Perhaps this answer will use too much technology. Still, I think it's pretty.
Consider $A_4$ as the group of orientation-preserving symmetries of a tetrahedron $S$. The quotient $X=S/A_4$ is a 2-dimensional orbifold. Let's try to analyse it.
Two-dimensional orbifolds have three different sorts of singularities that set them apart from surfaces: cone points, reflector lines and corners where reflector lines meet. Because $A_4$ acts preserving orientation, all the singularities of $X$ are cone points, and we can write them down: they're precisely the images of the points of $S$ that are fixed by non-trivial elements of $A_4$, and to give $X$ its orbifold structure you just have to label them with their stabilisers.
So what are these points? There are the vertices of $S$, which are fixed by a rotation of order 3; there are the midpoints of the edges of $S$, which are fixed by a rotation of order 2; and finally, the midpoints of faces, which are fixed by a rotation of order 3.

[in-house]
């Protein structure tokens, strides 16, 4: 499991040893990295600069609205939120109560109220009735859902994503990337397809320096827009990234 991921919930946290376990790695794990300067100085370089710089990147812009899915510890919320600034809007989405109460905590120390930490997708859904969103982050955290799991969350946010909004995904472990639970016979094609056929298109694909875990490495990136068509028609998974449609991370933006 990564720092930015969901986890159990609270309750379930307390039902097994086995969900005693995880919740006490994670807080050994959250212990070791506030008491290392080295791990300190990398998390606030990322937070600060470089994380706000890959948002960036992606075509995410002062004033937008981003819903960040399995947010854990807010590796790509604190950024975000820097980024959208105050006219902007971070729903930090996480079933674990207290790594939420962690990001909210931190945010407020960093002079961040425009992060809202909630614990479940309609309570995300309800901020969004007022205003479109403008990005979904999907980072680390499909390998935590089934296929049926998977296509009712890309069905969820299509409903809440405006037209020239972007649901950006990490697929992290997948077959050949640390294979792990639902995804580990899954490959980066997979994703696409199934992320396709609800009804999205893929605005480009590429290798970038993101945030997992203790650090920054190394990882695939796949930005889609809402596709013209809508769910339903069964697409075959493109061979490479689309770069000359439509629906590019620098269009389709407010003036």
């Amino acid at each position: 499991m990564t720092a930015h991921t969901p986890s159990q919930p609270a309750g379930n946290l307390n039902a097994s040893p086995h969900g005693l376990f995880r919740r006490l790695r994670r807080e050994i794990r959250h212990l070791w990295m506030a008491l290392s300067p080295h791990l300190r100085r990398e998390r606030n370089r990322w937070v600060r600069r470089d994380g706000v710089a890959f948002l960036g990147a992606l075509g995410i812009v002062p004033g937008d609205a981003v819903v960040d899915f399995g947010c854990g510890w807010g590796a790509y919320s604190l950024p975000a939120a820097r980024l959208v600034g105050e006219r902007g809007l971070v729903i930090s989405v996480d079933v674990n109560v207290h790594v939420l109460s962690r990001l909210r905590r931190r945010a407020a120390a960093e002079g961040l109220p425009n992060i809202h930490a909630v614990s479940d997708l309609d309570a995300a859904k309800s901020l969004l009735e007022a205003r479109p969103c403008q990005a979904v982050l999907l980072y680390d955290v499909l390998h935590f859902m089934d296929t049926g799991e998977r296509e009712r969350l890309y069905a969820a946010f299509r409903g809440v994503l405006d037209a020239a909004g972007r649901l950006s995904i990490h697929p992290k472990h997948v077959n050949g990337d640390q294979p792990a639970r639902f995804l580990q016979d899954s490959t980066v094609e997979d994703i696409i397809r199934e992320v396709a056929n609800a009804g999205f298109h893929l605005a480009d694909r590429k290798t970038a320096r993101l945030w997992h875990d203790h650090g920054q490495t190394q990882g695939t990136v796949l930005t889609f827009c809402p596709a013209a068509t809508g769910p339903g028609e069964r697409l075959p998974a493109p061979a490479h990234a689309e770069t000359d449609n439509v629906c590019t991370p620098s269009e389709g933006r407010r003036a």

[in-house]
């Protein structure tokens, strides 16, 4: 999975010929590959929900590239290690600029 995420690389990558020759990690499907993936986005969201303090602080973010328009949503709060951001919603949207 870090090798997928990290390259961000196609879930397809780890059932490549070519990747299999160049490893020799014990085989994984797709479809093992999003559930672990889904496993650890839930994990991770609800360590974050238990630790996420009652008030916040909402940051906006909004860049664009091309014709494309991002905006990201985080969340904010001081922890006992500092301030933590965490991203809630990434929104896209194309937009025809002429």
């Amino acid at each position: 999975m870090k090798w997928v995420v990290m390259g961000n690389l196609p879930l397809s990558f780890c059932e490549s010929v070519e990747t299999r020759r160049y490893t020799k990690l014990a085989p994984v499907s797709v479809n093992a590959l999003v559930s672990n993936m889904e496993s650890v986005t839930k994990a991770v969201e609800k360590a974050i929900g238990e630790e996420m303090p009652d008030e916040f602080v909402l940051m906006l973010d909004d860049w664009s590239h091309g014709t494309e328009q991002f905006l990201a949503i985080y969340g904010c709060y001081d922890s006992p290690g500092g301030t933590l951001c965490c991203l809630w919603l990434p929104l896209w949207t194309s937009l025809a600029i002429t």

A fundamental domain for the action of $A_4$ is given by a third of one of the faces, and if you're careful about which sides get identified you can check that $X$ is a sphere with three cone points, one labelled with the cyclic group $C_2$ and the other two labelled with the cyclic group $C_3$.
Finally, we can compute a presentation for $A_4$ by thinking of it as the orbifold fundamental group of $X$ and applying van Kampen's Theorem. This works just as well for orbifolds, as long as you remember to consider each cone point as a space with fundamental group equal to its label.
The complement of the cone points is a 3-punctured sphere, whose fundamental group is free on $x,y$. The boundary loops correspond to the elements $x$, $y$ and $xy$. Next, we take account of each cone point labelled $C_n$ by inserting a relation that makes the $n$th power of the appropriate boundary loop equal to $1$. So we get the presentation
$\langle x,y\mid x^2=y^3=(xy)^3=1\rangle$